What a U.S. Withdrawal from the Paris Agreement Means for All of Us

By Sydney Lines

On the 22nd of April, 2016, 175 world leaders gathered at the United Nations Headquarters to sign the Paris Agreement, a critical step forward in a global agreement and international action plan to confront climate change and its effects on the planet. The agreement’s overall objective is to limit the rise in global temperature to well below 2 degrees Celsius with an aim to limit the temperature increase even further to 1.5 degrees Celsius by reducing emissions, creating more government transparency, adapting to societal needs, and recognizing the role of non-party stakeholders like cities, business, and civil society. The Paris Agreement entered into force on November 4, 2016. Today, on the 1st of June, 2017, the United States became the first country to withdraw from the agreement. Under the normal rules of the agreement, the U.S. will officially withdraw in November 2020. While the exit sends a powerful message both abroad and at home, the time is ripe for local movements to start addressing the effects of climate change ourselves. The backlash has already begun.

Several U.S. companies condemned the Paris Agreement exit citing the reality of climate change and its terrible effects on our environment, economy, and collective future. Others pledged to continue reducing their greenhouse gas emissions and remain industrial leaders in the absence of sustainable federal policy. These sentiments came from companies in the technology, engineering, and energy sectors–including oil companies that are part of the transition away from fossil fuels.

As of this writing, nearly 70 U.S. mayors have committed to uphold the Paris Climate Agreement stating, “We will continue to lead. We are increasing investments in renewable energy and energy efficiency. We will buy and create more demand for electric cars and trucks. We will increase our efforts to cut greenhouse gas emissions, create a clean energy economy, and stand for environmental justice. And if the President wants to break the promises made to our allies enshrined in the historic Paris Agreement, we’ll build and strengthen relationships around the world to protect the planet from devastating climate risks.”

And then there are private citizens like you and I, many of whom have already been galvanized in unprecedented ways to join local movements focused on positive change. Sociologists are seeing unprecedented grassroots activism on both the left and the right — particularly among people who have never been politically active before. And that’s where our power lies.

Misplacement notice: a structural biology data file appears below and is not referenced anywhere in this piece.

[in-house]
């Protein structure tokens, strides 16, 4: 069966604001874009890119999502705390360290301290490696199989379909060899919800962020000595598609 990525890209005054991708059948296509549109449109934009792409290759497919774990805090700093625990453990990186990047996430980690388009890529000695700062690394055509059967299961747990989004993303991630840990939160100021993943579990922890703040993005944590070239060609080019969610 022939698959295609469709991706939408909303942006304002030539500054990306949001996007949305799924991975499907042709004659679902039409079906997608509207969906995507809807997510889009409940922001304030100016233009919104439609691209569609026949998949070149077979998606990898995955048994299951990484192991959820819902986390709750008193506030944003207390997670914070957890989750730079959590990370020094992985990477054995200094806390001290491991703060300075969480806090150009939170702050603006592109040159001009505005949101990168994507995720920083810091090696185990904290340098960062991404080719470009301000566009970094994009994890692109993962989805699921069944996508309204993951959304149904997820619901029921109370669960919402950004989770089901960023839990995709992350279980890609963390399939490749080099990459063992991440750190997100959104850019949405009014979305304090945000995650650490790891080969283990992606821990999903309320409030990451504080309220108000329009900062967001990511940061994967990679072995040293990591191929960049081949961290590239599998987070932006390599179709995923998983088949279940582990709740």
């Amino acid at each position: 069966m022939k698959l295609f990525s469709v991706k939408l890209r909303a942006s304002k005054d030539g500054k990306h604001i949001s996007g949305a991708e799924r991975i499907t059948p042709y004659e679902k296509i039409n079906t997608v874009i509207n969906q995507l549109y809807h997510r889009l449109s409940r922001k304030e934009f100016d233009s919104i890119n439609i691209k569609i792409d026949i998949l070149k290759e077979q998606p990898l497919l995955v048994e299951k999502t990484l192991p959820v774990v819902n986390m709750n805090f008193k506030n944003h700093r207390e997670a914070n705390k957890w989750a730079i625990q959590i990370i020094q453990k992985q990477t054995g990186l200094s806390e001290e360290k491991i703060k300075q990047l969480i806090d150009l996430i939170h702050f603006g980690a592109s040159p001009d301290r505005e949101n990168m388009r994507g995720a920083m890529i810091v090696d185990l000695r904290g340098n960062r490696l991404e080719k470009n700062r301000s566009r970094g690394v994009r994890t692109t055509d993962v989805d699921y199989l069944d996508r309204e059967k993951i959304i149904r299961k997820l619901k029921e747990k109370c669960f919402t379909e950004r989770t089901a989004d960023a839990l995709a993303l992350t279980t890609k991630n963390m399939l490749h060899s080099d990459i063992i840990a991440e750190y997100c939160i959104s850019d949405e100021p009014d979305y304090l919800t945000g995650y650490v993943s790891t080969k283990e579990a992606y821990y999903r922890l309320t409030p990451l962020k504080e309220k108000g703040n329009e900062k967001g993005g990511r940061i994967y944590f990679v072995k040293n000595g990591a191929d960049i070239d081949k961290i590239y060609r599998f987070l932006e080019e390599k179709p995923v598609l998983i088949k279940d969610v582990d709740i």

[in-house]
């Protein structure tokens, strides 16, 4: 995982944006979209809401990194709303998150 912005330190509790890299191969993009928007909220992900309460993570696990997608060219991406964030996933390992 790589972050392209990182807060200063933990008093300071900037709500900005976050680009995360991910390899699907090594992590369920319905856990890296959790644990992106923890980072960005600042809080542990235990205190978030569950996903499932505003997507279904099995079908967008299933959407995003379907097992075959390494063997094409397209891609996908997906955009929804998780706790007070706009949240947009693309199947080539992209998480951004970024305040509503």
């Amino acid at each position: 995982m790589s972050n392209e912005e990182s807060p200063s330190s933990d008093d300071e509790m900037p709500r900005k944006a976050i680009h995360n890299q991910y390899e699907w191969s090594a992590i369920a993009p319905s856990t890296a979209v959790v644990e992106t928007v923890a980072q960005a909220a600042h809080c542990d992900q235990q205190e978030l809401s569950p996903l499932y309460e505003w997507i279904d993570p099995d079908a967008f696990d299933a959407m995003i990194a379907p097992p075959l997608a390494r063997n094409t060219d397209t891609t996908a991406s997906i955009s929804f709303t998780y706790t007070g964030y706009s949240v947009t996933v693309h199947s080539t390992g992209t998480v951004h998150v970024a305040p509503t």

This kind of non-party stakeholder backlash–from business, local governments, and civil society– is exactly the kind of momentum we need in order to maintain the tenets of the Paris Climate Accord even when we no longer have an official role within it. Because here’s the thing, the Earth doesn’t care if we believe in climate change. It’s happening whether we believe it or not. As long as we individually change our behaviors and support movements and organizations that hold themselves accountable to the tenets of the Paris Climate Agreement, we can still succeed at creating a more sustainable future for ourselves and all those who come after us.

Today Mark Zuckerberg said, “Stopping climate change is something we can only do as a global community, and we have to act together before it’s too late.” The beauty of community is that there are thousands of them, and they are strong when they’re united in a larger vision. If you’re feeling fired up, harness the momentum and find a movement that ignites you. You can join us here at the Arizona Sustainability Alliance to start.


Never believe that a few caring people can’t change the world. For indeed, that’s all who ever have.